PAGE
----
Call him ‘Dr. McFan’ and he’s the Tommies’ own

John McCann, father of women’s basketball player Kathleen, attends every game. (Submitted)

John McCann waves the flag for his daughter’s team and teaches students a thing or two about bringing college spirit to the stands amidst STU’s known attendance problems

Everyone who sat near John McCann watched his St. Thomas flag cut through the air above their heads. He sat among Mount Allison sweaters, but had a smile on his face.

“We’ve got a good game on our hands,” he said to a man passing by.

McCann is the super fan of the varsity Tommies women’s basketball team. The father of third-year starter Kathleen McCann, he attends every home game. But his support for his daughter and the Tommies doesn’t stop at the South Gym. He takes his flag on the road and even opens his doors to the team.

“I made the resolution this year that we were going to go to all her games. We went to the States last weekend and they stayed at our house when they came for the Miramichi tournament,” he said.

McCann stood while the first notes of the national anthem echoed through the gym. He took off the Tommies hat that covered his greying hair and put his hand over his heart.

As the anthem faded out, everyone sat back down – except McCann who stood as tall as the flag by his side.

“Kathleen McCann, number 12,” Kyle Douglas said from the announcers table.

Her father raised his flag and swung it with both hands. The skin around his eyes creased behind his glasses as he cheered. He watched his daughter slap her teammates’ hands.

“When my dad runs with the flag, it always makes me laugh. In a way, it really lightens the mood and helps me relax before a game,” she said.

“One, two, STU!” the girls’ fists were in the air and McCann’s white running sneakers left the floor where he was standing.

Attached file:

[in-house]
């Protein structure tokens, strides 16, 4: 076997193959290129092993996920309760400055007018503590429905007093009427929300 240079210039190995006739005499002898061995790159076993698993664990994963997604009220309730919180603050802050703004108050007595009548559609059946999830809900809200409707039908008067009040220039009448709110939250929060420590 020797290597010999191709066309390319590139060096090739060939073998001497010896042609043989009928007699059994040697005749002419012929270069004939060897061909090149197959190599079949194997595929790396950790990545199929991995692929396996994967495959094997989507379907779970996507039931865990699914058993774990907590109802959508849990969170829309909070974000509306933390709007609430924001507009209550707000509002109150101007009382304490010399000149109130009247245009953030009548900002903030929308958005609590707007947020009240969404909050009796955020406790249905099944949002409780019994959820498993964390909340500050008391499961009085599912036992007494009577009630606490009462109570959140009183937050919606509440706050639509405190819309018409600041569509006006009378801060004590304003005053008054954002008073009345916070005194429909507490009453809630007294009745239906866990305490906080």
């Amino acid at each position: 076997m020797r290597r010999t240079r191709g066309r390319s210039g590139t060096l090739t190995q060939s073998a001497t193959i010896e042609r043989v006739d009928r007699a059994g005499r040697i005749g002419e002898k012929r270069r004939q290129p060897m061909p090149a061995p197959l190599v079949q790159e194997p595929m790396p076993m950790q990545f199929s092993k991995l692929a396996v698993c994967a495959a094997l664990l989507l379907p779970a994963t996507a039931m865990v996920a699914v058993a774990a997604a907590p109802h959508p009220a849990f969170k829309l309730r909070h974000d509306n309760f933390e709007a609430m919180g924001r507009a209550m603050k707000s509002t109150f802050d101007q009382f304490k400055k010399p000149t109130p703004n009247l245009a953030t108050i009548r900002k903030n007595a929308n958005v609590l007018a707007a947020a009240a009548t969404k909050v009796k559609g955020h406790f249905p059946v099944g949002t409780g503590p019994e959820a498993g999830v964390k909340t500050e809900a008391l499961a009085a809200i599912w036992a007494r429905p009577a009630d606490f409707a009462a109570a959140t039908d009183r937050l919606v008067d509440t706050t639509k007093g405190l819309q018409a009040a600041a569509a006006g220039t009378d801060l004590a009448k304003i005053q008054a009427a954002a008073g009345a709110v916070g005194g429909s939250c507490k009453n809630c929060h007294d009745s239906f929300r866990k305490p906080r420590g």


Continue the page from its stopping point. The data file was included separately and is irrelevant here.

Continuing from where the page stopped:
His St. Thomas flag carried him across the gym in front of the crowd. He ran to a sea of gold-and-green sweaters and stopped. The game was starting.

“When she [Kathleen] was in Grade 10, they made it to regional playoffs and we took an old bed sheet that I had at home and went to the school. All the team decorated it for the game. I put a hockey stick in the end of it, and just started waving it around. So that’s where I got my start with the flag.”

By half-time, the Tommies were leading 30-18 against Mount Allison.

Ron Murdoch sat on the top of a plastic chair, feet on the seat. The word Tommies stretched out across his belly and his green scarf was wrapped three times around his neck.

“I have a St. Thomas flag that I lent to the team three years ago when they went to Quebec or Ontario, and I bring it to the hockey games. It’s at the Beaverbrook rink permanently. I’m going to have it put up somewhere where it can be displayed for the whole year.”

Paul Patterson thinks McCann’s spirit is refreshing.

“School spirit is a big problem here. I’m alumnus and when I go to games all I run into is old alumni like myself that have graduated from here years ago. You don’t see many students here, it’s a bit of a crime. The team is definitely worth watching.”

McCann played some basketball in high school, but admits he was never as good as Kathleen.

Still, he has made a name for himself in the gym. If he isn’t chanting “defence” by the basket or taking his flag for a run across the court, the team notices.

“The first year Kathleen was playing – when I didn’t cheer – the senior girls, they’d say, ‘We didn’t hear you cheer,’ so I guess they like to hear it.”

McCann works as a physician at the Miramichi Hospital. He said he gets wound up at work too, but always tries to keep a lid on it.

His wife has come to accept her eccentric husband, but doesn’t join in the fun.

“She doesn’t run around with me, but she’s here. I think she hides her head, but she’s always here.”

The Tommies finished up the game with a 90-32 win over MTA and McCann’s flag in the air.

“I have always loved the way my dad supports the teams I play on. He has always been my biggest fan,” Kathleen said. “And I honestly hate when he misses games because it just isn’t the same without him.”

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